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ADHD: Over-Diagnosed?

August 20th, 2013

Ritalin tablets

Photo: The Guardian, August 13, 2013, Murdo Macleod

A recent article published in the UK newspaper, The Guardian (Tuesday August 13th, 2013) entitled, ADHD Prescriptions Rise Sparks ‘Smart Drugs’ Fears is noteworthy for reasons that go beyond the main thrust of the commentary. While the piece highlights the dangers ensuing from “diversion or misuse”, what alarmed me most of all was the underlying acceptance of the trend toward “increased diagnosis of, and prescribing for, the treatment of attention deficit hyperactivity disorder (ADHD)”.

Apart from the fact that all pharmaceuticals are potentially powerful and dangerous (for example, stimulants routinely cause ‘rebound’ involving a worsening of behavioural symptoms) we are now well aware of this industry’s typically dubious research claims as being a particularly noxious example of the mishandling of science. There is certainly a lack of valid scientific evidence to support the claim that these drugs contribute to improved learning and academic performance. While ritalin has a good chance of making a child more compliant in class, I’m not sure that this is the kind of ‘improvement’ we should be advocating for our children. Indeed, children are often put on stimulants as a result of pressure from schools who encourage parents to seek medical consultations directed at ‘controlling’ classroom behaviour.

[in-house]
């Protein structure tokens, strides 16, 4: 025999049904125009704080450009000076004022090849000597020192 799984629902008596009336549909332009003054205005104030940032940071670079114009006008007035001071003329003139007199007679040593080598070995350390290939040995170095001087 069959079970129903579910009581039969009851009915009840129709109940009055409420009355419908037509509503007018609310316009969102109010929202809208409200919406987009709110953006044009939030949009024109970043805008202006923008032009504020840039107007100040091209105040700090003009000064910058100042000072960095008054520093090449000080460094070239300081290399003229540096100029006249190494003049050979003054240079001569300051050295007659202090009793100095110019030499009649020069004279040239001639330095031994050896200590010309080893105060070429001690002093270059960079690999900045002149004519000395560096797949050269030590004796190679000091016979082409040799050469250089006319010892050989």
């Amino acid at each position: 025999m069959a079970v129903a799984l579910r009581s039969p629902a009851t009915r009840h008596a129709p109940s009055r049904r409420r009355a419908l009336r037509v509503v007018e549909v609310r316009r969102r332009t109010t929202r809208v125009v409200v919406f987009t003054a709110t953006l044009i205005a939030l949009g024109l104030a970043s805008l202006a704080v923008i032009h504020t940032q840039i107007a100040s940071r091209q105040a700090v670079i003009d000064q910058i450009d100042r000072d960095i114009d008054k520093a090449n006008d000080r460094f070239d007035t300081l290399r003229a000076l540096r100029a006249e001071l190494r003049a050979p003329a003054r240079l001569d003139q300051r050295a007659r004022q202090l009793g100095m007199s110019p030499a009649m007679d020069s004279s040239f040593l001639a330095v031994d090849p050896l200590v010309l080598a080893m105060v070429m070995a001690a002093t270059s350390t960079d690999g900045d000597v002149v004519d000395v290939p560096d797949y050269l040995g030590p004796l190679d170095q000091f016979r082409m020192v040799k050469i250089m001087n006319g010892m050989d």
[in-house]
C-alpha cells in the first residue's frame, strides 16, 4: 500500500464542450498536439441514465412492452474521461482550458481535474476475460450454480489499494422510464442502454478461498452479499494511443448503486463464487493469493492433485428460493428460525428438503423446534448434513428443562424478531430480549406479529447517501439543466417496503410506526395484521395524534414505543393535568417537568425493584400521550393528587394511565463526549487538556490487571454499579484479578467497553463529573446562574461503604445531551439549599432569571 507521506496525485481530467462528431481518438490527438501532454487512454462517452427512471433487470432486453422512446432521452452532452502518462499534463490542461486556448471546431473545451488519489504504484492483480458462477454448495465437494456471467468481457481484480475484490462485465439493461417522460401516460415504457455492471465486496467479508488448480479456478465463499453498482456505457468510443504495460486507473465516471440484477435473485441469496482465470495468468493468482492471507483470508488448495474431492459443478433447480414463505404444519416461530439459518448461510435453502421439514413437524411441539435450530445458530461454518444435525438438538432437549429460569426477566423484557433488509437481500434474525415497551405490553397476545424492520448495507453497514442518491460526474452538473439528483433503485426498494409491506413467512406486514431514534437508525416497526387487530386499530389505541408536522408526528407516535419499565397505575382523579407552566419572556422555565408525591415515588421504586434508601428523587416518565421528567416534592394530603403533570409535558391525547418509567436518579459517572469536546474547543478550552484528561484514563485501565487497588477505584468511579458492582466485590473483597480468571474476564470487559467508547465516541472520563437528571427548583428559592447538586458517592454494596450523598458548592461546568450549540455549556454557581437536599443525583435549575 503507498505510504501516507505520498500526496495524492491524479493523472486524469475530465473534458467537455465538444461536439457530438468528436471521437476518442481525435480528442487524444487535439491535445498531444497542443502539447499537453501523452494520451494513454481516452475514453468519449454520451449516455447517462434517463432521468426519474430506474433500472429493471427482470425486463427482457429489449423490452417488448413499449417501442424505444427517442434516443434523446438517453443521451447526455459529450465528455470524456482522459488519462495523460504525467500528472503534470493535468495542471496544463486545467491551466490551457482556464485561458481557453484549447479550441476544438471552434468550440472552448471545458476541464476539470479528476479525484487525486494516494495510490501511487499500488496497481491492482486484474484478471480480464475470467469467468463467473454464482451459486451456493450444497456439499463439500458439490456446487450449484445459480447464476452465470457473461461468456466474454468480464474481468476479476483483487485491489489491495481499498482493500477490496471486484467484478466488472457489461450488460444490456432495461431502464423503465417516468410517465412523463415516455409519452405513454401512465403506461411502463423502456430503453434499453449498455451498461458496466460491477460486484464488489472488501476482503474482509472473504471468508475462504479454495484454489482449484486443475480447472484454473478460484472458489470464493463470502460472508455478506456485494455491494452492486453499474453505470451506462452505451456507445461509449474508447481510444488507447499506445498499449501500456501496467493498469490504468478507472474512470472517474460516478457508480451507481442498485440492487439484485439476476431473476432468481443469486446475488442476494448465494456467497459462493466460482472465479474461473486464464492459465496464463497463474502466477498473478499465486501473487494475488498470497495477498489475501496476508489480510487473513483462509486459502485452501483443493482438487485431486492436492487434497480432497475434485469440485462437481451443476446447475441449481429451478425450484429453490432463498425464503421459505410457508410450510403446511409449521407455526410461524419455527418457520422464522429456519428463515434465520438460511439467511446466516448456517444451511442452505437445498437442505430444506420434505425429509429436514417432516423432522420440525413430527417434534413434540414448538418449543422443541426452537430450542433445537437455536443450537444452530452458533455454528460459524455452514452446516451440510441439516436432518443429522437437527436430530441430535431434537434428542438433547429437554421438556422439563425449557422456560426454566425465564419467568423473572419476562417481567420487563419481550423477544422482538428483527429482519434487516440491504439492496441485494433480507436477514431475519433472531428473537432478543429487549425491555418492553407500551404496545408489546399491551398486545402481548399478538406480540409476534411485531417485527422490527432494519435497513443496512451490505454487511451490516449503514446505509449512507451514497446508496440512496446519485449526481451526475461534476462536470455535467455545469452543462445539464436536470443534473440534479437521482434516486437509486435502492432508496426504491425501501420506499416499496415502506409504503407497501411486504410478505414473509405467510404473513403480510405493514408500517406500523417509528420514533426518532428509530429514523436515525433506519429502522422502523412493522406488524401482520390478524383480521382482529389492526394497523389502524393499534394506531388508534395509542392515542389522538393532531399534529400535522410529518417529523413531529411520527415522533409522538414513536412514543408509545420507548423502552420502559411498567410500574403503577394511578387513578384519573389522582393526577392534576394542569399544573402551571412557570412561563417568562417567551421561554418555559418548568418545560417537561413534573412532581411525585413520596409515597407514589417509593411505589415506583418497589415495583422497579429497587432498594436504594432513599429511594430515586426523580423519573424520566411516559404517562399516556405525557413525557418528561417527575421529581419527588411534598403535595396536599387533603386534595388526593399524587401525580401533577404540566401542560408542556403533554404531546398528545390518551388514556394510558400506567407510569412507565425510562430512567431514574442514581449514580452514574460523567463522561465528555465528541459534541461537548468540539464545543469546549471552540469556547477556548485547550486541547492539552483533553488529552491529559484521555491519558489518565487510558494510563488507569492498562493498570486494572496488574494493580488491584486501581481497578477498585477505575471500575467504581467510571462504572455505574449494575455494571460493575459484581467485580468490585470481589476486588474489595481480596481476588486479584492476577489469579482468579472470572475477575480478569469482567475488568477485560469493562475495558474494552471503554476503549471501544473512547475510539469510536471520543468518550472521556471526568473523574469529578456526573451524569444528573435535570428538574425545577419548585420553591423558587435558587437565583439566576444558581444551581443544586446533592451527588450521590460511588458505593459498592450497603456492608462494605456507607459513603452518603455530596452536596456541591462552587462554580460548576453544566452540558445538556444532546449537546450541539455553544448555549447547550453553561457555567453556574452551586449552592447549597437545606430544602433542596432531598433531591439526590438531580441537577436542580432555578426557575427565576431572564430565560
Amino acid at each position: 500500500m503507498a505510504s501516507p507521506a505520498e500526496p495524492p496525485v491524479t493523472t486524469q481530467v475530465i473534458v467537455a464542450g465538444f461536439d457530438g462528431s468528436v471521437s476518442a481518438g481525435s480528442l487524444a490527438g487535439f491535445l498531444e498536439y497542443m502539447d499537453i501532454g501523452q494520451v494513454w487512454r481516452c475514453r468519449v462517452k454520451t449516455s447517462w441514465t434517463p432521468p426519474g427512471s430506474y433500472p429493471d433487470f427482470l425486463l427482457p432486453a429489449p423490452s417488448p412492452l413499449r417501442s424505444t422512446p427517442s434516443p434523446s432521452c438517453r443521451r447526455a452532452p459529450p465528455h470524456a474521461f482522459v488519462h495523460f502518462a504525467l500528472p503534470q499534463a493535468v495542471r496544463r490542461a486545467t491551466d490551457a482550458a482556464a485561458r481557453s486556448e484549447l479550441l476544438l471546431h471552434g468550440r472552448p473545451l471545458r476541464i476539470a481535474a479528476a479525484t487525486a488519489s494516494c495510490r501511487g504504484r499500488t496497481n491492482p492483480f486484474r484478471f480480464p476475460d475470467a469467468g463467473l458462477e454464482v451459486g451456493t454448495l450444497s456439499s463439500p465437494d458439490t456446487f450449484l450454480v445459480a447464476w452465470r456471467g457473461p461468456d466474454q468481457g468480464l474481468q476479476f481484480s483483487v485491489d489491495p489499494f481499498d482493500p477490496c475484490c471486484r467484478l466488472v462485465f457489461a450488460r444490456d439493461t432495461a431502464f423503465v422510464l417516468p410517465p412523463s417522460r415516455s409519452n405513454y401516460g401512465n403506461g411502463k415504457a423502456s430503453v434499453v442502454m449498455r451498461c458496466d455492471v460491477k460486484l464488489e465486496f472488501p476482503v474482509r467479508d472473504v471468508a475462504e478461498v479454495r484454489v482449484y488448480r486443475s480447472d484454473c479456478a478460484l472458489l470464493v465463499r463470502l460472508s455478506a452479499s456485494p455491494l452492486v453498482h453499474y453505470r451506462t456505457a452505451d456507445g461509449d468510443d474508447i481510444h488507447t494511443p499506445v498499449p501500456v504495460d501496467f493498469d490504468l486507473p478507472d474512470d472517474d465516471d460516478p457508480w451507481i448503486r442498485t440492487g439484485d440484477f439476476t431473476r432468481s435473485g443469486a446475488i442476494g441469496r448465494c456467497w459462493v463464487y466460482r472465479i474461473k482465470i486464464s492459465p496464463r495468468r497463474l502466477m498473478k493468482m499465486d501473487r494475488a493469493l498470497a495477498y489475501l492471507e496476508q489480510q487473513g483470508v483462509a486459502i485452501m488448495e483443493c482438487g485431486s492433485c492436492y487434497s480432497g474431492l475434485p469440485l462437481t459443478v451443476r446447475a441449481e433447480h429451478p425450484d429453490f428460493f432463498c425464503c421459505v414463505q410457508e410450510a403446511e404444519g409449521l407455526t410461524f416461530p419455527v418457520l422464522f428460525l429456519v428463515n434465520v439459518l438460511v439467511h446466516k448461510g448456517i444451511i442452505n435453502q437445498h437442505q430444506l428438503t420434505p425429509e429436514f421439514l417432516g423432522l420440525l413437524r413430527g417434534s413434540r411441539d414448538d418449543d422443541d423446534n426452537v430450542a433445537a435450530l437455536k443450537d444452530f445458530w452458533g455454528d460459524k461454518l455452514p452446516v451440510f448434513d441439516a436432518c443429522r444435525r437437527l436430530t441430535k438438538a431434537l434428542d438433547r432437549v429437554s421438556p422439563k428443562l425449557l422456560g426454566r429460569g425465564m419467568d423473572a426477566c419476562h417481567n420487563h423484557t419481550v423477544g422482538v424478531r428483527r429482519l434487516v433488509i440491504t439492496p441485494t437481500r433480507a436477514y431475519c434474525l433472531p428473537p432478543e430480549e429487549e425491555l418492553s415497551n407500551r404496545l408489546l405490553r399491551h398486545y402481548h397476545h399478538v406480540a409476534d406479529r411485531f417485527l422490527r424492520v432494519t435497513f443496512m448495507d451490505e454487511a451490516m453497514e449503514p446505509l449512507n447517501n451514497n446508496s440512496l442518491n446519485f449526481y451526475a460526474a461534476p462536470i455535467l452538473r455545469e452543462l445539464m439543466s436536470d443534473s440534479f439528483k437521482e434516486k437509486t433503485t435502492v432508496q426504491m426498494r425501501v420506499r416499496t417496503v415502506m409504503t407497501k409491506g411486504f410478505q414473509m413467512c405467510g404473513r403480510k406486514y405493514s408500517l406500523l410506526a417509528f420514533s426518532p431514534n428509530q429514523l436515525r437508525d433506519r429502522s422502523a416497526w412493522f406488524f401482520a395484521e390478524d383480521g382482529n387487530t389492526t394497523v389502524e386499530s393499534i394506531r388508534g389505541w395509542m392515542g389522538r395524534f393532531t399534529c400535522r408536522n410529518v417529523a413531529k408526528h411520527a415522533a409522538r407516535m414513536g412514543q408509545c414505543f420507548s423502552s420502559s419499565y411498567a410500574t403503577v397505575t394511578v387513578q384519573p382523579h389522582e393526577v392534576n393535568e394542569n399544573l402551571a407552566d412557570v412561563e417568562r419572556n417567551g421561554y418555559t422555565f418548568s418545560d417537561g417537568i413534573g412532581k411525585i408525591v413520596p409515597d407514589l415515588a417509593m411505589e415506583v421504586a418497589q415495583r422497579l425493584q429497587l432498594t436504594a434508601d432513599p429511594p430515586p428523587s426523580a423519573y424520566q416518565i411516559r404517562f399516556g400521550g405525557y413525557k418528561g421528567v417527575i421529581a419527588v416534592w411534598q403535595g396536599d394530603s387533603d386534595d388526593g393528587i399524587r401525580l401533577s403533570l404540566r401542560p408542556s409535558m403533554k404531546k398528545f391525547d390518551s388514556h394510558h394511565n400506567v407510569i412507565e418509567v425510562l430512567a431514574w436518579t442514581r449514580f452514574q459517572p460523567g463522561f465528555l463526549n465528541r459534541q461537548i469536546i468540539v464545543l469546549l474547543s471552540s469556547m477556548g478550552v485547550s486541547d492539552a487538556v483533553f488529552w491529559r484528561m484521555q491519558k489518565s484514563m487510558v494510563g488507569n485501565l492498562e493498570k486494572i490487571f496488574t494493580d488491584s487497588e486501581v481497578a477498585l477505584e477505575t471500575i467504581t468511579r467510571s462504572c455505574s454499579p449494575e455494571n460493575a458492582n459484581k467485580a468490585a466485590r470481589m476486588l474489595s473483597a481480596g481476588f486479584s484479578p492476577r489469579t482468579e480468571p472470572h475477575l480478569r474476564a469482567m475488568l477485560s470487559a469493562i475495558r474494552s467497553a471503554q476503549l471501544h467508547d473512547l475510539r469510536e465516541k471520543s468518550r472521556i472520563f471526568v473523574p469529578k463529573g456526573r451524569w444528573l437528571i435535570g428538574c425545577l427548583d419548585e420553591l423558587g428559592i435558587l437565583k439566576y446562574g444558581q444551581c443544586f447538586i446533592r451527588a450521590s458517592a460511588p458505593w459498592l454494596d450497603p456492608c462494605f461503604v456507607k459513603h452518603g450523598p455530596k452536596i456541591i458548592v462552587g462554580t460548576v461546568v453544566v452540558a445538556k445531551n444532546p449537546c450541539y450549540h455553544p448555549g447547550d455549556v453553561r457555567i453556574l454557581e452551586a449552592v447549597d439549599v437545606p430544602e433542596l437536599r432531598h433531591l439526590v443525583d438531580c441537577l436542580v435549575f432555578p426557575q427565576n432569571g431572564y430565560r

Peter Breggin, author of Talking Back to Ritalin: What Doctors Aren’t Telling You About Stimulants and ADHD, has astutely pointed out that children are often actually suffering from “parent attention deficit disorder”; that parents rarely find enough time to give children all the attention they need. Often, the kids get the “left over time”. Perhaps its no wonder that parents give in so easily to the idea of medication as children make fewer demands while on drugs. If you would like to read more, I would recommend Breggin’s book. He discusses many of the subjects related to what I have touched on in this review, including how to deal with schools and it also includes tips about parenting skills.

 

 

 

Psychiatric Medications: Looking at “Anatomy Of An Epidemic”

August 23rd, 2010

Anatomy of An Epidemic